In conclusion, superbattledroids would probably make a very effective, albeit quite expensive infantry force on their own. However, the Neimoidians' predilection for inexpensive low-end units means that superbattledroids constitute only a small fraction of a typical Neimoidian infantry. In effect, Neimoidians use them as elite units on the ground, in order to support the relatively large numbers of low-end battledroids. According to ITW, only 1 superbattledroid was deployed at Geonosis for every 10 normal battledroids.
Droidekas firing while shielded
Droidekas (destroyer droids): droidekas are even more expensive than superbattledroids, but they have the advantage of shielding. You can see the shield "bubble" quite clearly in the picture above. According to the TPM VD, they "can completely repel pistol fire and substantially weaken high-energy rifle or artillery bolts." They are well-suited to the standard Jedi combat tactic of reflecting blaster fire, since their own weapons do not appear to be powerful enough to penetrate their shields. Their peculiar method of deployment is to literally roll into battle like a large wheel. They can use their rolling speed in order to drive quickly into enemy territory while evading fire, thus potentially throwing defensive forces into disarray, and when they deploy, their shielding allows them to lay down heavy fire with good protection against counter-attack.
However, they do have weaknesses. Their shielding was ineffective against the heavy anti-materiél rifles of the clonetroopers in the Battle of Geonosis, and would be easily overwhelmed by the guns of a typical military vehicle. They are also apparently incapable of deploying their shields while moving. Against the mercenaries and light infantry forces against which the Trade Federation might often find itself in combat, they can be deadly shock troops. But against a well-armed military force such as the Republic Army, their great complexity and expense combined with their inevitably small numbers make them a wasteful use of resources.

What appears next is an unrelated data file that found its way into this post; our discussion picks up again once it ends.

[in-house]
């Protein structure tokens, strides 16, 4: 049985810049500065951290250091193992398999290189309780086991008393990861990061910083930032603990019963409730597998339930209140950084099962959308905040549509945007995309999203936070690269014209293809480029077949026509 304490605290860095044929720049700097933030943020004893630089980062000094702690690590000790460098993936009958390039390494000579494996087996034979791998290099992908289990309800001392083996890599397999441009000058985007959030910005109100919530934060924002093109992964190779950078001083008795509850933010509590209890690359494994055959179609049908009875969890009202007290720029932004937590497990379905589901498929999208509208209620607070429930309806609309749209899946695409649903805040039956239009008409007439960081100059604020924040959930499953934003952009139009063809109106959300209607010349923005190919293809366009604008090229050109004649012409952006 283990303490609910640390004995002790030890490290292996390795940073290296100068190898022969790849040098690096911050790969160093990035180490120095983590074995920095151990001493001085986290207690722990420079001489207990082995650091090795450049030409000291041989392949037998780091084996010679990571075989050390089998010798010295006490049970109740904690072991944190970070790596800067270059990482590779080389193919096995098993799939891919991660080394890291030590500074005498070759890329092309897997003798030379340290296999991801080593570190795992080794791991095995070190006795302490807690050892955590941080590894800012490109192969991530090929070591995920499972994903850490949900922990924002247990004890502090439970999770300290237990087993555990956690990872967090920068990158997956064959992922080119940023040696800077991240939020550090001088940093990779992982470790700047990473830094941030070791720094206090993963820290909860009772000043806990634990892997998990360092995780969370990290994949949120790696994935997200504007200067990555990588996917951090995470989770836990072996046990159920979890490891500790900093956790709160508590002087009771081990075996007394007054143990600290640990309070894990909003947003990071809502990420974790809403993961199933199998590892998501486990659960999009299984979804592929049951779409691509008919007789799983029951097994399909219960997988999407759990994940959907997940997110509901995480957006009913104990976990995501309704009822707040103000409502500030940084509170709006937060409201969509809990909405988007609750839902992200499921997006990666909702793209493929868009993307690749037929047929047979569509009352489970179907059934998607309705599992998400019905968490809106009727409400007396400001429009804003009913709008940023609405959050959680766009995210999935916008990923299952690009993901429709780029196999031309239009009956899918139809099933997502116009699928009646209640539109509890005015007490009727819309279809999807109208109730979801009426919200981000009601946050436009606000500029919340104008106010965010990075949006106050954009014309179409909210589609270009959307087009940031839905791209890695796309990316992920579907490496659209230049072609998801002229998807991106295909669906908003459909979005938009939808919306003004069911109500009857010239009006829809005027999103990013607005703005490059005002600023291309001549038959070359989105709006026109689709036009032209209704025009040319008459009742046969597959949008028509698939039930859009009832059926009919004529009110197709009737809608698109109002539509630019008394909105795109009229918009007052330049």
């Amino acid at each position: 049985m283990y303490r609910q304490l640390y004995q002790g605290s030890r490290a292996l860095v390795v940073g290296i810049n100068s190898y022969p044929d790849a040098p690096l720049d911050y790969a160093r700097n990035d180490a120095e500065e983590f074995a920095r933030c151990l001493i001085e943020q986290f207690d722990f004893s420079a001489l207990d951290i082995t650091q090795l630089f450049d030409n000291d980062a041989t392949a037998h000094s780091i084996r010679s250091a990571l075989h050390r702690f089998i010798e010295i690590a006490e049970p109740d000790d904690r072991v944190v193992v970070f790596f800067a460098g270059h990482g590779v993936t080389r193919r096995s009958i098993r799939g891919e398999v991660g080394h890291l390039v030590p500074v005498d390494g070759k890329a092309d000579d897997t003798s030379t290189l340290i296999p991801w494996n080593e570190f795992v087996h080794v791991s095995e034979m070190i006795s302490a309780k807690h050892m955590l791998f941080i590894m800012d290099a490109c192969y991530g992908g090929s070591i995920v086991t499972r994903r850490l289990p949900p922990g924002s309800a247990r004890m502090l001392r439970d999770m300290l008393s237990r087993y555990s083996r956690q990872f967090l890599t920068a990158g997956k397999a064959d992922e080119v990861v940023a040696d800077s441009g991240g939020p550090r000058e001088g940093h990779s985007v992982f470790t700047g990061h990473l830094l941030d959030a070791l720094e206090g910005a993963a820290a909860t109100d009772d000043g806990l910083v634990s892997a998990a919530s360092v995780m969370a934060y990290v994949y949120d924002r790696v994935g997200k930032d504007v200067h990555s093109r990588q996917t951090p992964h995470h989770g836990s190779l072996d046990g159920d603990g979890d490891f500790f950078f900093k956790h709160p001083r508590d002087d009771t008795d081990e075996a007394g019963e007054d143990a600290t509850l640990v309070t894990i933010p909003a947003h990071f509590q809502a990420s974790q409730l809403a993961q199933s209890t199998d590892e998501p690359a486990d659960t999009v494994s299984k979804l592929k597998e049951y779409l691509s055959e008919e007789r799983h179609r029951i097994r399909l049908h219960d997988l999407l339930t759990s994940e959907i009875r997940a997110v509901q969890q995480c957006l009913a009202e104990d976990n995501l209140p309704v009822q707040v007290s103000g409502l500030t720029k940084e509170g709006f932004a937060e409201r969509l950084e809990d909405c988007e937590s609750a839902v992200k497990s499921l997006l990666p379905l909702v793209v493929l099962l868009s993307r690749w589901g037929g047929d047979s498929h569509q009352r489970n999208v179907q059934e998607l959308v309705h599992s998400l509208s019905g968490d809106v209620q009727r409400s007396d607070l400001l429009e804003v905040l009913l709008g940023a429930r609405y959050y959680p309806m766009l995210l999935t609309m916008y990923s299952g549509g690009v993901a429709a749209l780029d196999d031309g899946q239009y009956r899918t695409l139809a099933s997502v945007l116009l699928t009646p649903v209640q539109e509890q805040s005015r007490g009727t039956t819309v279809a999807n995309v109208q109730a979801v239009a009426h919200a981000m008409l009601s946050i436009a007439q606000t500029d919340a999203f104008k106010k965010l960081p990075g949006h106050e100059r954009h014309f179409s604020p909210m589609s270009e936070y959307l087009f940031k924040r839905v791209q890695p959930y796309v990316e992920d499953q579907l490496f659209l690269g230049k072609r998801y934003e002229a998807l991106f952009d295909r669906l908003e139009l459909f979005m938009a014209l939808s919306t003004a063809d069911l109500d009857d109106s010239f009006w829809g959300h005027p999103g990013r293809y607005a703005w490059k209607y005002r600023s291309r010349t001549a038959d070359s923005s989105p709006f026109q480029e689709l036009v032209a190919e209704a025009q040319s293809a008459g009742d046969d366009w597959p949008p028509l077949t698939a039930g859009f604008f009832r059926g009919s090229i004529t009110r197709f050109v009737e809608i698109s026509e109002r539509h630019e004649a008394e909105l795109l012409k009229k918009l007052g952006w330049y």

As a result of their great cost, only 3000 of these units were deployed at Geonosis, and they did not appear to play a major role. This highlights the deficiencies of their design; the shielding system makes them too expensive to deploy in great numbers, yet it is not powerful enough to provide protection against heavy weapons.
Homing and Dwarf spider-droids advancing on the plains of Geonosis
Spider droids: Commerce Guild spider-droids were seen during the Battle of Geonosis and are their equivalent of tanks, with heavy guns (continuous-beam weapons for the Homing spider-droids and pulse weapons for the Dwarf spider-droids) and four-legged locomotion. Unfortunately, it was difficult to discern their effectiveness against Republic armour in the chaos of the battle. According to ITW, 15000 dwarf spider droids and 7500 homing spider droids were deployed during the battle.
Hailfire droids firing their missiles at Republic armour during the Battle of Geonosis
Hailfire droids: InterGalactic Banking Clan Hailfire droids are large-wheeled fast-moving units which carry 30 Hailfire missiles. These missiles were proven to be highly effective against Republic armour, with a single hit being capable of destroying an AT-TE. They follow an unpredictable flight path to the target, presumably to reduce the odds of being shot down by anti-missile weapons. The wheel droids were the fastest-moving ground vehicles at the Battle of Geonosis, and their powerful missiles made them very dangerous to both armour and aircraft. The Republic LAAT gunships preferentially targeted these units for good reason: only 4100 of them were deployed during the battle, and they appeared to constitute the droid army's most effective anti-armour units.